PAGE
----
Sexual harassment is a reality


What happens when you know something is wrong, but you don’t know what to do about it?What happens when you know something is wrong, but you don’t know what to do about it?

School is supposed to be a “safe place.” But after talking with many junior and senior students at this school, it turns out this is not always so.

Students were randomly selected to answer a simple question: “Have you ever had an uncomfortable situation with a teacher or staff member on campus?”

In a majority of the classes, we found a student who had a story. We were aware that this was an issue, but we were shocked to discover its magnitude.

After speaking to several students, we learned that this is a problem that must be addressed.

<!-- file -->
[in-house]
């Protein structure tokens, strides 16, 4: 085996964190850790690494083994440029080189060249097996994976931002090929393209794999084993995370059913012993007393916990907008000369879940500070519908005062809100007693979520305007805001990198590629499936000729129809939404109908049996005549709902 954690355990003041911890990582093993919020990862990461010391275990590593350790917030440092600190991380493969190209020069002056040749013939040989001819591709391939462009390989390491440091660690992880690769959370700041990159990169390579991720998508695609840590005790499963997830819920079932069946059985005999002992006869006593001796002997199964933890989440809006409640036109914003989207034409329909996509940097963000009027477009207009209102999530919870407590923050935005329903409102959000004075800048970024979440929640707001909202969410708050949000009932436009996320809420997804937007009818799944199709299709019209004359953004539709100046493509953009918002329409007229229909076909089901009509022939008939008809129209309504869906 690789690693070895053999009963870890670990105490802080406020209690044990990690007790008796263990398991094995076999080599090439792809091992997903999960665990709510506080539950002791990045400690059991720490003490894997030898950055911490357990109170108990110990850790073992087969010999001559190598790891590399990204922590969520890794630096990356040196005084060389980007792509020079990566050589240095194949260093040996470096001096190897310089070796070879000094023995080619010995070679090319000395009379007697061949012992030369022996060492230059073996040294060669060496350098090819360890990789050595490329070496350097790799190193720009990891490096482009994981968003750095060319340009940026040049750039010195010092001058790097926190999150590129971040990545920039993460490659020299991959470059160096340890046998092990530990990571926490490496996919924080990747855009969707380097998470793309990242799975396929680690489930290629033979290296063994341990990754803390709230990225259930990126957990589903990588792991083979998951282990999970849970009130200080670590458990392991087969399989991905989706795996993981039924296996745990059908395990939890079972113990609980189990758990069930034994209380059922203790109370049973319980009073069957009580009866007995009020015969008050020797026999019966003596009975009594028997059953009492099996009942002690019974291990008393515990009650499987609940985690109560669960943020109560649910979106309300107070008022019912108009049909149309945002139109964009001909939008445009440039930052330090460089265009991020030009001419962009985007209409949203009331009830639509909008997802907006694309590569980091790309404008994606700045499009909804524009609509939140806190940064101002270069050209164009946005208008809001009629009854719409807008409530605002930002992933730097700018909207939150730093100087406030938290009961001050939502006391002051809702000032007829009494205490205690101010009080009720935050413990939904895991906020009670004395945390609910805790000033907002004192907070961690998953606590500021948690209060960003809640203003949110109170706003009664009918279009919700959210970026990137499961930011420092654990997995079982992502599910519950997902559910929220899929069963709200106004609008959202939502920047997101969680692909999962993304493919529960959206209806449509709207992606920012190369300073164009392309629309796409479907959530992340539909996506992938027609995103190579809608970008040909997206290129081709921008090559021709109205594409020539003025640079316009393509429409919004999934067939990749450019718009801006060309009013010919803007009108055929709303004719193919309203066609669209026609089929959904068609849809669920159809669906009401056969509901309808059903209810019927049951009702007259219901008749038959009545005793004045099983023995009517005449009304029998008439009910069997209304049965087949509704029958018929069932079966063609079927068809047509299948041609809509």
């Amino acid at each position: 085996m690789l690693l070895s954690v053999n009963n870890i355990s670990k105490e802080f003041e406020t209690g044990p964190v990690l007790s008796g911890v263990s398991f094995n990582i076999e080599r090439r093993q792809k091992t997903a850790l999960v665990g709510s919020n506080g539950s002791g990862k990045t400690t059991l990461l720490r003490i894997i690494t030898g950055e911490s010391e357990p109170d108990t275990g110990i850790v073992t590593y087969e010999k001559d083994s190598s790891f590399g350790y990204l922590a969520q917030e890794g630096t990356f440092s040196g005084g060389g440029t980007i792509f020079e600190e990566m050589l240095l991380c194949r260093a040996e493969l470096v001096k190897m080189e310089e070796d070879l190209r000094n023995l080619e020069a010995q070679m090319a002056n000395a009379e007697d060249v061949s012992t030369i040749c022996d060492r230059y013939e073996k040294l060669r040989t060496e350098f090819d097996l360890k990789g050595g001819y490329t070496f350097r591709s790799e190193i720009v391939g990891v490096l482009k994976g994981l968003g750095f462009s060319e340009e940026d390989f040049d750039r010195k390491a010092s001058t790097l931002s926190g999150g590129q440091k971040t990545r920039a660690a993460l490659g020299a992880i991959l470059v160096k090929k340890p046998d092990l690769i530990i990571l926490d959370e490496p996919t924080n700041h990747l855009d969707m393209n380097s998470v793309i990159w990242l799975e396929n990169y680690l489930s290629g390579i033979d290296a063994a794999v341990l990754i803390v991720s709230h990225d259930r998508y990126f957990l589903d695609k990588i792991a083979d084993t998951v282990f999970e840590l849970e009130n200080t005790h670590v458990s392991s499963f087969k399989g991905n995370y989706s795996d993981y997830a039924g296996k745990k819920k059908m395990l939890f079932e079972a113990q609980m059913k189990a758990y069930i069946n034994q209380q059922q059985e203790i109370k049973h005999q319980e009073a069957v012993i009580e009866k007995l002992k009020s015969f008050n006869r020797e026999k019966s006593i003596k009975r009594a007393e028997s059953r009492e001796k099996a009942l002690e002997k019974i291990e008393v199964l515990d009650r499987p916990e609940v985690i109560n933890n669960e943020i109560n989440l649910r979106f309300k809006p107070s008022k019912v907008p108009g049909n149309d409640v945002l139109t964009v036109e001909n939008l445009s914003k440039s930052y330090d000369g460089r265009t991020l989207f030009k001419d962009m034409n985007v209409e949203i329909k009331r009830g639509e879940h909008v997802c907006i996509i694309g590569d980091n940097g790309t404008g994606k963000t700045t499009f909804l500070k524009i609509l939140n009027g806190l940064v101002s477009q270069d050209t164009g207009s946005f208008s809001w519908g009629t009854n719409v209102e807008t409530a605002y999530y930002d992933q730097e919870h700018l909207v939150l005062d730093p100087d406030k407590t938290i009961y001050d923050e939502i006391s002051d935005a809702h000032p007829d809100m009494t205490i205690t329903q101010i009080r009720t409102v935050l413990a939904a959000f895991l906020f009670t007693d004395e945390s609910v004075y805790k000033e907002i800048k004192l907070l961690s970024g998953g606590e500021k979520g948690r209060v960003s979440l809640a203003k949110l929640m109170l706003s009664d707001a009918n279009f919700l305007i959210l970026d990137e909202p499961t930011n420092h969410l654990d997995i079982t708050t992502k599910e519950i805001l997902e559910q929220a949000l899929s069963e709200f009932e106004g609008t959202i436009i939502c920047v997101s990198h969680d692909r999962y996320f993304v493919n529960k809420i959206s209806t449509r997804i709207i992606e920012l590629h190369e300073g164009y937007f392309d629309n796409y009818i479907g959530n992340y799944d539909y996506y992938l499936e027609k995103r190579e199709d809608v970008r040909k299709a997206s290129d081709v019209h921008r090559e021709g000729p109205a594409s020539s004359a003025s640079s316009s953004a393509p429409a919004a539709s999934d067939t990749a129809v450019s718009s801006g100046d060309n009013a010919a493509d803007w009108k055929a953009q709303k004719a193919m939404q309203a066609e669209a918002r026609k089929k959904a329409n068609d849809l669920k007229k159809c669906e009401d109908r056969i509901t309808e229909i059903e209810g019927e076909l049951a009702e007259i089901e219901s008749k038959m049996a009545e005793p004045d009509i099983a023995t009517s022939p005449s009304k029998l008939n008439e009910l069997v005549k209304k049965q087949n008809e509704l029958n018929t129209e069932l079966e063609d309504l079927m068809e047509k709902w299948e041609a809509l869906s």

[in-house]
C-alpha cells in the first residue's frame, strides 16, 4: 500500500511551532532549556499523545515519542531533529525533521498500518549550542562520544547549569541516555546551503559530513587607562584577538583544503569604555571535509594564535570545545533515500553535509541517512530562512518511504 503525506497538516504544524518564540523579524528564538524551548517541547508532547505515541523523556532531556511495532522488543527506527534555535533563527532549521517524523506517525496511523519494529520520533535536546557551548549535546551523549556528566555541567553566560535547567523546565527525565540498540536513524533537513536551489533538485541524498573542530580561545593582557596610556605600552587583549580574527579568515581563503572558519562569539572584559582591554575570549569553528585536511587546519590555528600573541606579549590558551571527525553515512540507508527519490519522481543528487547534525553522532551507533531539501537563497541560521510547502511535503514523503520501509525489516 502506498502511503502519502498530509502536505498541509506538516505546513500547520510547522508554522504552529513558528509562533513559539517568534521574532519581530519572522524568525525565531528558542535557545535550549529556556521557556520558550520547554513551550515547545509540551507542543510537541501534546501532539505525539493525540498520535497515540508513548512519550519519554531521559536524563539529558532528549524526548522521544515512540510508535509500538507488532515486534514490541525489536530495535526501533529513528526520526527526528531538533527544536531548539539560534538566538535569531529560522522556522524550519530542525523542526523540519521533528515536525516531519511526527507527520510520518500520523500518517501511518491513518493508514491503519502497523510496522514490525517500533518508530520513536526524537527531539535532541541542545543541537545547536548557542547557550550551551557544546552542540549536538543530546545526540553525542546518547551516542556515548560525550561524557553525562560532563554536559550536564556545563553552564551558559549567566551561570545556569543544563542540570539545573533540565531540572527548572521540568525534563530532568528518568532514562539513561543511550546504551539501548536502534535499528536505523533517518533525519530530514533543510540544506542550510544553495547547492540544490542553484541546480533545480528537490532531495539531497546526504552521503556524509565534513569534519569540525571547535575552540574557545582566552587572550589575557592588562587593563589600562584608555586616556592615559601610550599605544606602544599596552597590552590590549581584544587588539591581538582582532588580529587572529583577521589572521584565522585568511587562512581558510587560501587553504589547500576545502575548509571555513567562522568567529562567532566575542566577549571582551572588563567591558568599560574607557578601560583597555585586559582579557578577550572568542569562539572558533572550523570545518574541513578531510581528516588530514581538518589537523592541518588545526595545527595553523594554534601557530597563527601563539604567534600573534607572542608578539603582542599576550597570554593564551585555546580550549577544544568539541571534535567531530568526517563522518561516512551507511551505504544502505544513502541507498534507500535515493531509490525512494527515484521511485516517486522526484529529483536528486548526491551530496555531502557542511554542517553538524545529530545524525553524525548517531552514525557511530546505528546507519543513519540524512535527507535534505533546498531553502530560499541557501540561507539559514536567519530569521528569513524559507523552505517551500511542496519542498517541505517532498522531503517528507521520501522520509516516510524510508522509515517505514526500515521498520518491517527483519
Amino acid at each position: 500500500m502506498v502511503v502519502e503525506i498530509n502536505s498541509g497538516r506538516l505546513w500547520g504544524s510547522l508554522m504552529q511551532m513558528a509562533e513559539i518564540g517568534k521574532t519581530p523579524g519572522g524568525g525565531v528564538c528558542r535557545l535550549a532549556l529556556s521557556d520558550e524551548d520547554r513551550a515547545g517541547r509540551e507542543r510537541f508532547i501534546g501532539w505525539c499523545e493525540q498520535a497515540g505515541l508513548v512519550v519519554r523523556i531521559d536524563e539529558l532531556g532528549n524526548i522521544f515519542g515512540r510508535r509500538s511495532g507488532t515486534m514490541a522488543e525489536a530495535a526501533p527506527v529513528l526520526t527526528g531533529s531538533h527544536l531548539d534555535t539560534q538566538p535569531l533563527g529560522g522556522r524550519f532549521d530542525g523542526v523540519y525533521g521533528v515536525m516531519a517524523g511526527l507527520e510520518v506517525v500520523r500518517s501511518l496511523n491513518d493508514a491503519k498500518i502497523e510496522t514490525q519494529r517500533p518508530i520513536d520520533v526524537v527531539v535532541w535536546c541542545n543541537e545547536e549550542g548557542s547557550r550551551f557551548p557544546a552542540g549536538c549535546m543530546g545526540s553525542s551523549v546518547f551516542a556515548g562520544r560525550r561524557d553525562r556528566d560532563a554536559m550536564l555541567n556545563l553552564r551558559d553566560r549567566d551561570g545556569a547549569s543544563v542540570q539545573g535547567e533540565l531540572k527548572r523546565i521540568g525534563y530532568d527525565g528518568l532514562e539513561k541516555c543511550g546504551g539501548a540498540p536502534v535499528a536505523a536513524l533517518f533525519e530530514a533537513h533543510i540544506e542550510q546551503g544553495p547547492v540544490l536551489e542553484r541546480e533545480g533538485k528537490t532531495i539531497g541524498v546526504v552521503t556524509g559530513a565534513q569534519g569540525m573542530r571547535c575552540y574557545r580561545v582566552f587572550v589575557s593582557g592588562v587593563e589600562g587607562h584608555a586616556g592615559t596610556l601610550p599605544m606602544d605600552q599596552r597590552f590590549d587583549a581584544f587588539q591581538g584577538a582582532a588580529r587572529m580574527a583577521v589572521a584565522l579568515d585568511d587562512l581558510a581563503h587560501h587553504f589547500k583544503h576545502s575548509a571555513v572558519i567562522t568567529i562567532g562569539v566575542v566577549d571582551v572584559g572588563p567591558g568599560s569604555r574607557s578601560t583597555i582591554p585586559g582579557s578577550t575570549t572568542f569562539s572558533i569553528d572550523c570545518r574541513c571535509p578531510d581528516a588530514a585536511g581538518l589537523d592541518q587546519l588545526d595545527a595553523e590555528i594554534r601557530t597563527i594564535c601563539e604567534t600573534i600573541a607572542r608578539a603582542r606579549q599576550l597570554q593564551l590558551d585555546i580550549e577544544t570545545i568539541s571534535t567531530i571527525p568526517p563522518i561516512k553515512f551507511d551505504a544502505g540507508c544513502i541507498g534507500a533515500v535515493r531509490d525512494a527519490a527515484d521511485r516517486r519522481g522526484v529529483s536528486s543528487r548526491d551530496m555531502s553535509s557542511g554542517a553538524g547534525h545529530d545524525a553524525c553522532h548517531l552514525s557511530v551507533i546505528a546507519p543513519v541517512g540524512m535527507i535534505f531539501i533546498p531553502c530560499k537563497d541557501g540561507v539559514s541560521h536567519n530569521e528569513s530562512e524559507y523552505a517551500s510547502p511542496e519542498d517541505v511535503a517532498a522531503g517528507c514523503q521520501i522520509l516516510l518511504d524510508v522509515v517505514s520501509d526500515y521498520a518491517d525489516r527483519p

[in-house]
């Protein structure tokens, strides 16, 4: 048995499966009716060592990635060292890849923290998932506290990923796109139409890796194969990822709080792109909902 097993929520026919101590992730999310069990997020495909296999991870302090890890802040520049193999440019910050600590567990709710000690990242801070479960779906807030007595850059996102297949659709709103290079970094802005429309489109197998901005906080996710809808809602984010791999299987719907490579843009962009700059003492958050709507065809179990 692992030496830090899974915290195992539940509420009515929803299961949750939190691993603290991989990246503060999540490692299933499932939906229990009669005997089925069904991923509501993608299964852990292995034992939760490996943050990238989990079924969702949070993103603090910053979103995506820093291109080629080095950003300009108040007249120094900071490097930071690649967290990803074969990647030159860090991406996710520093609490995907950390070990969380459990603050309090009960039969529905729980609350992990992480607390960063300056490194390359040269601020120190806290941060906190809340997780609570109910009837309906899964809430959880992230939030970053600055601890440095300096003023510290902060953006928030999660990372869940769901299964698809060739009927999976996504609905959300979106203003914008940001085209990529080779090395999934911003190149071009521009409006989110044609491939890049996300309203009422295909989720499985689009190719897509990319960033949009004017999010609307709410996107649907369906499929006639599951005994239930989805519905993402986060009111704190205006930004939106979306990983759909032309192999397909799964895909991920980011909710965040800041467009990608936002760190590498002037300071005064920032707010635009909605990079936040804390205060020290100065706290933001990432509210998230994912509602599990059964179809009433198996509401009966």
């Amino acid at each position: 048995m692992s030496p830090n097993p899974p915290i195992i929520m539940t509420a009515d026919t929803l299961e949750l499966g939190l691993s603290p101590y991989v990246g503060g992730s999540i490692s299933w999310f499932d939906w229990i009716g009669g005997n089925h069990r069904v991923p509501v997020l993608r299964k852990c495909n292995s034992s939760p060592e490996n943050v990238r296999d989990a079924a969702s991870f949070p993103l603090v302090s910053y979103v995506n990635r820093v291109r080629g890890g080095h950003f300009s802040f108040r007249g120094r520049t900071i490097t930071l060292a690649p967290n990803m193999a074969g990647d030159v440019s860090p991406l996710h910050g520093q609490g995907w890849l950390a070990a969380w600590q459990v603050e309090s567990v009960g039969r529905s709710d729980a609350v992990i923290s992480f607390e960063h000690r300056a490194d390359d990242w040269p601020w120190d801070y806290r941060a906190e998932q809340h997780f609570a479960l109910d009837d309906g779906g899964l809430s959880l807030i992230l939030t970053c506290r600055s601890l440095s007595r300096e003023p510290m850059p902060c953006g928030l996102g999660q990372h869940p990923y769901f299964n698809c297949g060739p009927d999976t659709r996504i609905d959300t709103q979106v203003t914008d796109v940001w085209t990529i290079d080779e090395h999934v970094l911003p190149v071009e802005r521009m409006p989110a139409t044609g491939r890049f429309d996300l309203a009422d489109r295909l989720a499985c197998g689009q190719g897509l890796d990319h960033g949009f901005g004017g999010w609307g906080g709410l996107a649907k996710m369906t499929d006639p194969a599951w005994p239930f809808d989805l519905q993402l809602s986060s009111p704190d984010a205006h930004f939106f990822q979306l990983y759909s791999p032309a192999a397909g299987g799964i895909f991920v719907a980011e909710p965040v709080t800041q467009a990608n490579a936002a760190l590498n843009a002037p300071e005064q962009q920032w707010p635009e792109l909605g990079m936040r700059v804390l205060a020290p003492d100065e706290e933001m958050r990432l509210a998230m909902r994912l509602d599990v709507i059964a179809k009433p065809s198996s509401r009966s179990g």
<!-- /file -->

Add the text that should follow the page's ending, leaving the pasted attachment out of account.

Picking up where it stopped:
While listening to their experiences, it was clear that many students never took action against the perpetrators because they weren’t aware they could or they were ignorant of the process.

The steps of reporting sexual assault shouldn’t be something that victims are clueless about. The process should be an easy option for everyone, which it is. The problem is simply delivering the message.

Schools seem to put so much focus on bullying and drug prevention, and rightly so, but information regarding sexual harassment has been neglected. This isn’t a topic that should be brushed under the rug. It’s easy for adults to assume individuals would know what to do if such actions take place, though students need to be informed nevertheless.

It is ironic to portray high school campuses as “safe places” when students reportedly have been targeted. The fault is not among students.

Change is needed in this situation. Inform students, inform teachers. Emphasize the protocols, let them be known. Fear should not silence the truth.